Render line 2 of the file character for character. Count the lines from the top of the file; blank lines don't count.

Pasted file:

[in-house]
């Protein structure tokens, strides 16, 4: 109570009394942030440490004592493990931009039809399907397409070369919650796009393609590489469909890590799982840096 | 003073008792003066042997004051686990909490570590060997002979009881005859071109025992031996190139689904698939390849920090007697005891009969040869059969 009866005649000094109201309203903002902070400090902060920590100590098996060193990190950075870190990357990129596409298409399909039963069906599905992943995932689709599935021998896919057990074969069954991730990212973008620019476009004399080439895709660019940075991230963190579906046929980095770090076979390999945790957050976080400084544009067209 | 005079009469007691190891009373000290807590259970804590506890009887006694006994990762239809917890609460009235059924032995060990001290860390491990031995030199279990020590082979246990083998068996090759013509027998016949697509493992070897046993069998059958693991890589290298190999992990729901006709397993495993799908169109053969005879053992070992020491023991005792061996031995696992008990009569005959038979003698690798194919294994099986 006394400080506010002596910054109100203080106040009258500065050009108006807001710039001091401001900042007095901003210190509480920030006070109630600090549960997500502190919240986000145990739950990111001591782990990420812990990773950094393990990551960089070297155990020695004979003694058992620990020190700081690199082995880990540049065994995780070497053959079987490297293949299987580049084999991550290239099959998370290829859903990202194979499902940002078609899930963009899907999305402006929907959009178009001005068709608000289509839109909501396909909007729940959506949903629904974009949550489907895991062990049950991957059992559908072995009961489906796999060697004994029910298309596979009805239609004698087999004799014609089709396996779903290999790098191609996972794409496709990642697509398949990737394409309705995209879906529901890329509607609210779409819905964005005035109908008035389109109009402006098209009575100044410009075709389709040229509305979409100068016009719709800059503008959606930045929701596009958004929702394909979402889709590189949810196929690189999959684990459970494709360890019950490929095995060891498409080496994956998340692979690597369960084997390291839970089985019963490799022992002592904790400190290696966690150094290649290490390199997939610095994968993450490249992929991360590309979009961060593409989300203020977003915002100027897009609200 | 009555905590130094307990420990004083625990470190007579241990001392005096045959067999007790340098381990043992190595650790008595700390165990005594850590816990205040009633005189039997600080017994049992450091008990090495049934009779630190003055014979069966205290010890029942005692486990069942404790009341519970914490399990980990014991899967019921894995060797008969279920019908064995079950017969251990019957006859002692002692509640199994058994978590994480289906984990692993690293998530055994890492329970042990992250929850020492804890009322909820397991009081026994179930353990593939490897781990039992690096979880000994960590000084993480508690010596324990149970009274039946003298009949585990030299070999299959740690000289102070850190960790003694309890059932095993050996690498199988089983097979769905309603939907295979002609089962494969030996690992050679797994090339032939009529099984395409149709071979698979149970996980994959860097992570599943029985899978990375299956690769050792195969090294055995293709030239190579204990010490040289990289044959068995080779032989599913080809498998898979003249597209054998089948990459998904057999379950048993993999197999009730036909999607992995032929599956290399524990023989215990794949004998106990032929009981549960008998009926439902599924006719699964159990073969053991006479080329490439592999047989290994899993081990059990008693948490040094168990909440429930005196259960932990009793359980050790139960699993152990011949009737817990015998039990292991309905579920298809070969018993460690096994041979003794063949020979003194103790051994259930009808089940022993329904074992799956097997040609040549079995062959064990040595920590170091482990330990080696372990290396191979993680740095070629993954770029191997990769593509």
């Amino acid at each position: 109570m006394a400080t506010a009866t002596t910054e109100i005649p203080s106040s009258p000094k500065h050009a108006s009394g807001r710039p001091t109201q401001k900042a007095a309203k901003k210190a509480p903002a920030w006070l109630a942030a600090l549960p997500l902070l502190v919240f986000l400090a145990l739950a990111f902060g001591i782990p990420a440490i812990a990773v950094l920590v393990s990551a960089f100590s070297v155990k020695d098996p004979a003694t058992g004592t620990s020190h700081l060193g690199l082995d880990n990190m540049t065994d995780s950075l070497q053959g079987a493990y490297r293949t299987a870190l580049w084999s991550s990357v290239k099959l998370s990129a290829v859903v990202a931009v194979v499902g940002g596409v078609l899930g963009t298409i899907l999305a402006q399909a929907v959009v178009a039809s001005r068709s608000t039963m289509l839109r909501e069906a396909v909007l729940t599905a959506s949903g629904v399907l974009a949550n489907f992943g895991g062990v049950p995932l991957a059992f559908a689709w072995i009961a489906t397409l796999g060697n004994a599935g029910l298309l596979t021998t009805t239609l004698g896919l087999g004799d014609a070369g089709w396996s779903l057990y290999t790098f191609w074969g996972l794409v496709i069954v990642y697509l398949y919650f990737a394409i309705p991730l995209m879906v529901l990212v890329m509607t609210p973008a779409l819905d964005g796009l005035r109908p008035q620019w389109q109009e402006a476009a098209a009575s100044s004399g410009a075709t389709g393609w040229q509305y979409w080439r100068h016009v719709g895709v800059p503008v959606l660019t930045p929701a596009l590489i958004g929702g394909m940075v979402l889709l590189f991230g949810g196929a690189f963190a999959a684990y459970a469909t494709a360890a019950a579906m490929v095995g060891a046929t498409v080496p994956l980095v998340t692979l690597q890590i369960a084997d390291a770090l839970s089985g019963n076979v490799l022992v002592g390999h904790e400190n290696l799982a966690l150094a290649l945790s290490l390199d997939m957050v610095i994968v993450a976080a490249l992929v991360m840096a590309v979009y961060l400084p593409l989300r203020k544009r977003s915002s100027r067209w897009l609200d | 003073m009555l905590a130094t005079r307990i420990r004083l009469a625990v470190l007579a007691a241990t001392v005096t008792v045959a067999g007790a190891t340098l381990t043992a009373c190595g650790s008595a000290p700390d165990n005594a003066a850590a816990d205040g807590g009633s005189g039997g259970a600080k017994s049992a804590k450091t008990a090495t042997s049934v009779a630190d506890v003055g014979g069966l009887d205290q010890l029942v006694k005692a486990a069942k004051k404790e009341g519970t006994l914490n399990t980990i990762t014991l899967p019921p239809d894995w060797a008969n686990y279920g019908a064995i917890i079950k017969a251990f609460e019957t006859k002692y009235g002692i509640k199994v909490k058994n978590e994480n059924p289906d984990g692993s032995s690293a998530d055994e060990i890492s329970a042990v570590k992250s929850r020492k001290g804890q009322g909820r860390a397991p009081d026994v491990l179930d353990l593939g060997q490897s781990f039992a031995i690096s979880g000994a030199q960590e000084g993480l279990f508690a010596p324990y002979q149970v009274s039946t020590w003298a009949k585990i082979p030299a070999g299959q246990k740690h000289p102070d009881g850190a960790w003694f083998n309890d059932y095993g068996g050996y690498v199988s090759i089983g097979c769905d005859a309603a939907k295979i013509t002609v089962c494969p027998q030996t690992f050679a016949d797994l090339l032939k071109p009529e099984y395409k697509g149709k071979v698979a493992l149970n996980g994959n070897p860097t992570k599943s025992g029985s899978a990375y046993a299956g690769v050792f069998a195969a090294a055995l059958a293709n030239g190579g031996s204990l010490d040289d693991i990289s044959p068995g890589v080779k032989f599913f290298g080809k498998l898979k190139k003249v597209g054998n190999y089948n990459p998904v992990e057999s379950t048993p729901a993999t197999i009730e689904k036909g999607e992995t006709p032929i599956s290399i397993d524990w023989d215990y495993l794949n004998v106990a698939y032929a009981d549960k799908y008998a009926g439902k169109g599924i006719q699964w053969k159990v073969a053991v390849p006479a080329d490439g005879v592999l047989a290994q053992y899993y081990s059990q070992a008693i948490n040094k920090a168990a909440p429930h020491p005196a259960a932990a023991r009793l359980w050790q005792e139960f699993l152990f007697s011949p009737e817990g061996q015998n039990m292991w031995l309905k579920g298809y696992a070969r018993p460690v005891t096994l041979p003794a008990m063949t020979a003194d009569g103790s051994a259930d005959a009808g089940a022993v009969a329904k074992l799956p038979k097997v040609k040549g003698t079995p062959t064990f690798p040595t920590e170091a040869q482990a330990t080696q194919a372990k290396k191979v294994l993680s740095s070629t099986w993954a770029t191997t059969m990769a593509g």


């Protein structure tokens, strides 16, 4: 109570009394942030440490004592493990931009039809399907397409070369919650796009393609590489469909890590799982840096 | 003073008792003066042997004051686990909490570590060997002979009881005859071109025992031996190139689904698939390849920090007697005891009969040869059969 009866005649000094109201309203903002902070400090902060920590100590098996060193990190950075870190990357990129596409298409399909039963069906599905992943995932689709599935021998896919057990074969069954991730990212973008620019476009004399080439895709660019940075991230963190579906046929980095770090076979390999945790957050976080400084544009067209 | 005079009469007691190891009373000290807590259970804590506890009887006694006994990762239809917890609460009235059924032995060990001290860390491990031995030199279990020590082979246990083998068996090759013509027998016949697509493992070897046993069998059958693991890589290298190999992990729901006709397993495993799908169109053969005879053992070992020491023991005792061996031995696992008990009569005959038979003698690798194919294994099986 006394400080506010002596910054109100203080106040009258500065050009108006807001710039001091401001900042007095901003210190509480920030006070109630600090549960997500502190919240986000145990739950990111001591782990990420812990990773950094393990990551960089070297155990020695004979003694058992620990020190700081690199082995880990540049065994995780070497053959079987490297293949299987580049084999991550290239099959998370290829859903990202194979499902940002078609899930963009899907999305402006929907959009178009001005068709608000289509839109909501396909909007729940959506949903629904974009949550489907895991062990049950991957059992559908072995009961489906796999060697004994029910298309596979009805239609004698087999004799014609089709396996779903290999790098191609996972794409496709990642697509398949990737394409309705995209879906529901890329509607609210779409819905964005005035109908008035389109109009402006098209009575100044410009075709389709040229509305979409100068016009719709800059503008959606930045929701596009958004929702394909979402889709590189949810196929690189999959684990459970494709360890019950490929095995060891498409080496994956998340692979690597369960084997390291839970089985019963490799022992002592904790400190290696966690150094290649290490390199997939610095994968993450490249992929991360590309979009961060593409989300203020977003915002100027897009609200 | 009555905590130094307990420990004083625990470190007579241990001392005096045959067999007790340098381990043992190595650790008595700390165990005594850590816990205040009633005189039997600080017994049992450091008990090495049934009779630190003055014979069966205290010890029942005692486990069942404790009341519970914490399990980990014991899967019921894995060797008969279920019908064995079950017969251990019957006859002692002692509640199994058994978590994480289906984990692993690293998530055994890492329970042990992250929850020492804890009322909820397991009081026994179930353990593939490897781990039992690096979880000994960590000084993480508690010596324990149970009274039946003298009949585990030299070999299959740690000289102070850190960790003694309890059932095993050996690498199988089983097979769905309603939907295979002609089962494969030996690992050679797994090339032939009529099984395409149709071979698979149970996980994959860097992570599943029985899978990375299956690769050792195969090294055995293709030239190579204990010490040289990289044959068995080779032989599913080809498998898979003249597209054998089948990459998904057999379950048993993999197999009730036909999607992995032929599956290399524990023989215990794949004998106990032929009981549960008998009926439902599924006719699964159990073969053991006479080329490439592999047989290994899993081990059990008693948490040094168990909440429930005196259960932990009793359980050790139960699993152990011949009737817990015998039990292991309905579920298809070969018993460690096994041979003794063949020979003194103790051994259930009808089940022993329904074992799956097997040609040549079995062959064990040595920590170091482990330990080696372990290396191979993680740095070629993954770029191997990769593509």